Fast-forward to January. If Hillary Clinton does secure the presidency, what might it look like? Burns expects “she will be more decisive” than Obama has been, describing the outgoing president as “a more cautious politician”. Most importantly, she may be able to work better across the aisle: “it’s been quite clear since 2009 that Republicans in Congress were determined that they were not going to work in any way with Obama”, embittered by the fact that “the American people wanted him to be president rather than John McCain”.

Hillary Clinton fostered good relationships with key Republicans when she was a Senator, like John McCain himself, who would later describe her as “a very effective Secretary of State”. Burns touched on this cross-party effectiveness, saying “she was able to put forward legislation with leading Republicans”. If Hillary comes to power, Congress may be able to “get back to a semblance of consensus in putting forward legislation that is in the best interest of the United States”.

A cross-party deal will be essential if anything is to be done about gun control, something which Hillary is committed to confronting. After the horrific events in Orlando, calls for restrictions on gun ownership are gaining renewed energy. Burns pointed out that Bill Clinton’s 1994 assault rifle ban would have prevented Omar Mateen legally acquiring his weapon, if it were not allowed to expire by the Bush administration. He also attacked Texas’ new law enabling weapons to be carried on campus: “if you’re British, it just seems weird that people would want that right, and that the authorities would want to allow it”.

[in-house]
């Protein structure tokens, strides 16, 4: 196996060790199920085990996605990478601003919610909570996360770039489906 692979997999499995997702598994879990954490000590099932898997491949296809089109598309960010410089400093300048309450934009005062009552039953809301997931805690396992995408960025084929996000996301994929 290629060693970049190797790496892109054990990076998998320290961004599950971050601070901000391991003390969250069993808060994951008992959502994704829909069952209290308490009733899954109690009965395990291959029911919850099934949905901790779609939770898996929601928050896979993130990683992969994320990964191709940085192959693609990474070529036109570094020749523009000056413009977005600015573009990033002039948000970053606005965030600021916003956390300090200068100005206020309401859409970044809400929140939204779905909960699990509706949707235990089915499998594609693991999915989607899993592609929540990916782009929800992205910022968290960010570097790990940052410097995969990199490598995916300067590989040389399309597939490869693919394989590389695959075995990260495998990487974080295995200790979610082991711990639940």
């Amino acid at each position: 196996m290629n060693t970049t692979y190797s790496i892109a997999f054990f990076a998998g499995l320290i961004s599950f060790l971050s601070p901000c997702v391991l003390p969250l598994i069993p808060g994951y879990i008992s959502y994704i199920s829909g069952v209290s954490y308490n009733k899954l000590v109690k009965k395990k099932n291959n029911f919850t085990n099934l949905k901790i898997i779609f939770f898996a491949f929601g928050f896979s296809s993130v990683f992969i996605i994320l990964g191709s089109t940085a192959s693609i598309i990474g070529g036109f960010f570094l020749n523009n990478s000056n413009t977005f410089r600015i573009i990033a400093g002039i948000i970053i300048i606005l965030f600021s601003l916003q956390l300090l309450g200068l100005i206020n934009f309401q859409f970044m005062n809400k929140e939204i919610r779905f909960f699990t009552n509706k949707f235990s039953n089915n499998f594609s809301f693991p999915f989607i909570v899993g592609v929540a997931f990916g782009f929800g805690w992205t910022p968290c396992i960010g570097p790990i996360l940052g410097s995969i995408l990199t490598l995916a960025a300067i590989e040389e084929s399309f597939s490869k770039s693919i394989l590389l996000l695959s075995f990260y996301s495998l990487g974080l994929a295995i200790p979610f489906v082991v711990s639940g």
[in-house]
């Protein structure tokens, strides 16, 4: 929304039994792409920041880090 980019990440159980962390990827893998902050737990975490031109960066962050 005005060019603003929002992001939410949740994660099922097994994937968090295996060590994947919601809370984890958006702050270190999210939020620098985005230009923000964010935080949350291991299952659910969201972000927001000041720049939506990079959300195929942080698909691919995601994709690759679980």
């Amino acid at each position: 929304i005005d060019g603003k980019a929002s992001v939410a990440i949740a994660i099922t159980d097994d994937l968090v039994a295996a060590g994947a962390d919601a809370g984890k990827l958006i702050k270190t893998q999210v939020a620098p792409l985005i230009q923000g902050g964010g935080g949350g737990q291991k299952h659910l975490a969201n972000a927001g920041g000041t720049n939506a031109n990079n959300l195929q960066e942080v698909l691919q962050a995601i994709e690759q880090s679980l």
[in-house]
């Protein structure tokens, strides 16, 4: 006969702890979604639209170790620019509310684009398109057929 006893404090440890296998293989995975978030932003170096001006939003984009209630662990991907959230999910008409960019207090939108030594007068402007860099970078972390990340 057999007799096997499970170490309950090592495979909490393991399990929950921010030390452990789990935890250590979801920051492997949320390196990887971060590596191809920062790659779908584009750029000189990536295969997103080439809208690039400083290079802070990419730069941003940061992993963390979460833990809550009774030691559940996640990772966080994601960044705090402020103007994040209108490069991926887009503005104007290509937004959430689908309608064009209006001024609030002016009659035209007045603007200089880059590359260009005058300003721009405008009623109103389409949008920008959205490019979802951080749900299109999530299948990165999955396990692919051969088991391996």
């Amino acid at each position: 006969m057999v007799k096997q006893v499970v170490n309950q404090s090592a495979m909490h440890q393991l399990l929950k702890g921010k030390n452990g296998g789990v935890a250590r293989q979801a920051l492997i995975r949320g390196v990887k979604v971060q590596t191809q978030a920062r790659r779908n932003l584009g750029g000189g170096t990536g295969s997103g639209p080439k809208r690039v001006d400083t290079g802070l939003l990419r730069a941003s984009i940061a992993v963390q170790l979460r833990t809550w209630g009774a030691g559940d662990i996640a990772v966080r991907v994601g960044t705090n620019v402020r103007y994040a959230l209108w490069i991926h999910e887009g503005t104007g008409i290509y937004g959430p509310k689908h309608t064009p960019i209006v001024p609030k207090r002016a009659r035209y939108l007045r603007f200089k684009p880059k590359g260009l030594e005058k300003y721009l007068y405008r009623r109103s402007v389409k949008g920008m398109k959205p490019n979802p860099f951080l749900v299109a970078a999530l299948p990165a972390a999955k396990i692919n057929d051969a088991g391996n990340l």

Amongst all of these unanswered questions, though, there was one thing which Burns felt was free from doubt. Thanks to her time as Secretary of State, Hillary Clinton is not a stranger to the Foreign Office or to the Government. Assuming she wins in November, Burns said assuredly, “I have no doubt that we will continue to have a very good and strong relationship with the United States”.

The full transcript of the interview with Simon Burns can be found here.

Jack Graham is a political commentator who specialises in American politics